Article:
Queen Kong faces challenges before we can truly go ape for her

Sarah Ward as Queen Kong.Credit:Peter Leslie

Arts Centre Melbourne, until January 20

Midsumma roars to life with this queer sci-fi rock opera, which sees Sarah Ward step away from her award-winning alter-ego, Yana Alana.

It’s a rather large step. A consummate diva with a colossal ego, Yana is cabaret royalty and exerts the same sort of gravitational pull over her creator’s career that Dame Edna’s did with Barry Humphries.

Ward blasts off into the interstellar medium to achieve escape velocity. And her new onstage persona, Queen Kong, despite being immortal and having superpowers, is almost Yana’s opposite. She's not a totalising egoist, but an abject figure, a galactic refugee, an avatar of humanity lost in space, a naïve Earth goddess or chthonic monster – take your pick – who is so ill-defined she’s almost a cypher.

Most of the absurdity and extroversion gets channelled into crazy stuff happening to Queen Kong, and the show becomes a free-wheeling space picaresque crowded with camp pastiche – a kaleidoscope of sci-fi, monster horror and mythological tropes in search of a story.

Ward’s talent ensures unforgettable moments.Credit:Peter Leslie

It’s a work with outsized ambitions. One of its singular achievements is its accessibility to a deaf and hearing-impaired audience, partly done through wild visual design.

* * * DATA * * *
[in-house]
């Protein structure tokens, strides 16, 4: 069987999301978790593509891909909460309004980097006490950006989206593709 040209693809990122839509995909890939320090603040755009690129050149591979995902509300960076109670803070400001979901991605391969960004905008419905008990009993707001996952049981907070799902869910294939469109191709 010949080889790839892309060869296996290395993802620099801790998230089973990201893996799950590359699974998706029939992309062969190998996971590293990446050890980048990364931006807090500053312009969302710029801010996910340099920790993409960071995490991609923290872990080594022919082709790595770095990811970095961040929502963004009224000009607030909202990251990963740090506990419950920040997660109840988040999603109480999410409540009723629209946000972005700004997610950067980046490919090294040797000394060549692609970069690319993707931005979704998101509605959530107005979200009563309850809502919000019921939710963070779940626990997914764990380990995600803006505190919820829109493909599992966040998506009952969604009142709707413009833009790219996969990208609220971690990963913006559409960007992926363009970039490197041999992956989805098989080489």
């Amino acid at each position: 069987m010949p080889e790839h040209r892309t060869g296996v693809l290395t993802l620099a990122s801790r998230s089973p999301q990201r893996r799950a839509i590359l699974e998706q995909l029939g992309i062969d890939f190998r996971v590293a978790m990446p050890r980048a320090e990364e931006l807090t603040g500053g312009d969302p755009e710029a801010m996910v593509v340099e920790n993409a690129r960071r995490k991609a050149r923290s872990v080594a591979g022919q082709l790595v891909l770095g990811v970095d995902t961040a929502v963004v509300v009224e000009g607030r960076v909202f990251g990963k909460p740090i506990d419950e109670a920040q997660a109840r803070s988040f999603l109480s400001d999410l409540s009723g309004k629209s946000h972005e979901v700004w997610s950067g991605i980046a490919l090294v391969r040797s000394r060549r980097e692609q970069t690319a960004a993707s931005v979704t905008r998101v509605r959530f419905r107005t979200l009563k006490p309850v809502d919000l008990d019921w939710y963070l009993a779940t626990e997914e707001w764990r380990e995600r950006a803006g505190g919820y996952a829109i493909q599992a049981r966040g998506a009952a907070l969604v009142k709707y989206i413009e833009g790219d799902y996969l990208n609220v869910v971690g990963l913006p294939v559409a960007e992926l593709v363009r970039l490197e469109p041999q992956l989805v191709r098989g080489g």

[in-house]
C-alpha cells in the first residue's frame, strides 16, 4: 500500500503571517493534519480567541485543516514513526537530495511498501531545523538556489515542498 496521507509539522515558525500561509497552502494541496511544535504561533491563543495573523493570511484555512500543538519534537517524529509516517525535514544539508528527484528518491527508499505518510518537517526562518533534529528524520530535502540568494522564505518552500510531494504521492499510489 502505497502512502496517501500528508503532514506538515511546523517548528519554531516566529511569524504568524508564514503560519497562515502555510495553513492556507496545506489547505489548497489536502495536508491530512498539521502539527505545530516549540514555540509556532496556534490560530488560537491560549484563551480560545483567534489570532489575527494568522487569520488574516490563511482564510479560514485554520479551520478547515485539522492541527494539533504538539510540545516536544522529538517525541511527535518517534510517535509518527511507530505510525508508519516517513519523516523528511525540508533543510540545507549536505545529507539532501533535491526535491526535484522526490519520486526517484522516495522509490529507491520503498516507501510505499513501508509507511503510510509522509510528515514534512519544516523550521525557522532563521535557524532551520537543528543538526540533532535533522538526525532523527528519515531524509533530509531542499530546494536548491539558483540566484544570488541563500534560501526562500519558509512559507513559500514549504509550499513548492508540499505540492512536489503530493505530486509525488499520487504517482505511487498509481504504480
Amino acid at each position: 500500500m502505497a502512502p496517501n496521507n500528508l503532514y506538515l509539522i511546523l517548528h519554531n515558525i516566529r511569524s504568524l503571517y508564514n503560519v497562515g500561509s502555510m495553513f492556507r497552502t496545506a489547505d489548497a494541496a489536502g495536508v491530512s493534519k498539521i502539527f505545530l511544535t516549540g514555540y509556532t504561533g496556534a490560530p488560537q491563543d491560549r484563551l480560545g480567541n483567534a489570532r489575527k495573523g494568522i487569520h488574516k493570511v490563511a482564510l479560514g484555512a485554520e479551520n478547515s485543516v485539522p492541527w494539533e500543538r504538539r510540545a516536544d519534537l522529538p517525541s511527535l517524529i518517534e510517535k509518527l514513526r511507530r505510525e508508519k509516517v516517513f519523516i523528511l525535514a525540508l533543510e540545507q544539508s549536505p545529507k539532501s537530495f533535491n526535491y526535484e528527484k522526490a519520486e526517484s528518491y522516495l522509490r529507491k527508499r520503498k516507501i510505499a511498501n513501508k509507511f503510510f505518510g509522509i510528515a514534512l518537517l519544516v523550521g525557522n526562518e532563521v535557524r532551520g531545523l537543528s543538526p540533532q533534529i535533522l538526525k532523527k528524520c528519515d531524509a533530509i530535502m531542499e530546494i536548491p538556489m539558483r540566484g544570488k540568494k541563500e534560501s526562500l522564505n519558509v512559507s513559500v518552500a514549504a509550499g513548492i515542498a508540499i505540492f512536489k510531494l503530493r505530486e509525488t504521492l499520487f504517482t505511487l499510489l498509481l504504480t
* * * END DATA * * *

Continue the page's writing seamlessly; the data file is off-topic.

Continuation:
Will Huxley’s brilliant video art and Finn Scholes’ animation, together with suitably cosmic lighting and outlandish costume, are integral to this space odyssey, with songs Auslan-interpreted by a cheeky artificial intelligence (Asphyxia) invoking every sub-realm of science fiction from Barbarella to Red Dwarf.

The songs themselves are as eclectic and clever as the pop culture references. Highlights include the catchy conga pop of Nomo Fomo (the lyric “No mo’ ScoMo” inspired audible cheers), a fun punk-pop homage to Plastic Bertrand called I’m A Blancmange, and a full-throated aria on the destruction of Earth.

‘I’m a cake – I’m no mere trifle”: Sarah Ward as Queen Kong singing I’m a Blancmange.Credit:Peter Leslie

Entertaining as these are individually, the whole doesn’t really converge into coherent ecological, political or social satire, or even consistently amusing whimsy, and the shtick can be loose to the point of making no sense at all.

At one stage, Queen Kong mythologises the Big Bang and patriarchy. Both start with male gods going for gold at a gay sauna, inexplicably ignoring the fact that patriarchy has a long history of opposing sex between men.

Queen Kong commandeers asteroids, frolicks with aliens at bus stops and gets spaghettified in a black hole, all through original songs. So it’s slightly odd that she resorts to Joni Mitchell’s Woodstock, that ethereal hymn to a prelapsarian future, to close the show.

Ward with her onstage band.Credit:Peter Leslie

Still, the way Ward sings it is intoxicating and her vast talent, supported by musical director Bec Matthews and the band, always delivers unforgettable moments.

But stringing those moments together, structuring them into narrative, ensuring the comedy is allied to precise critique – all these challenges must be faced before Queen Kong can conquer the galaxy.

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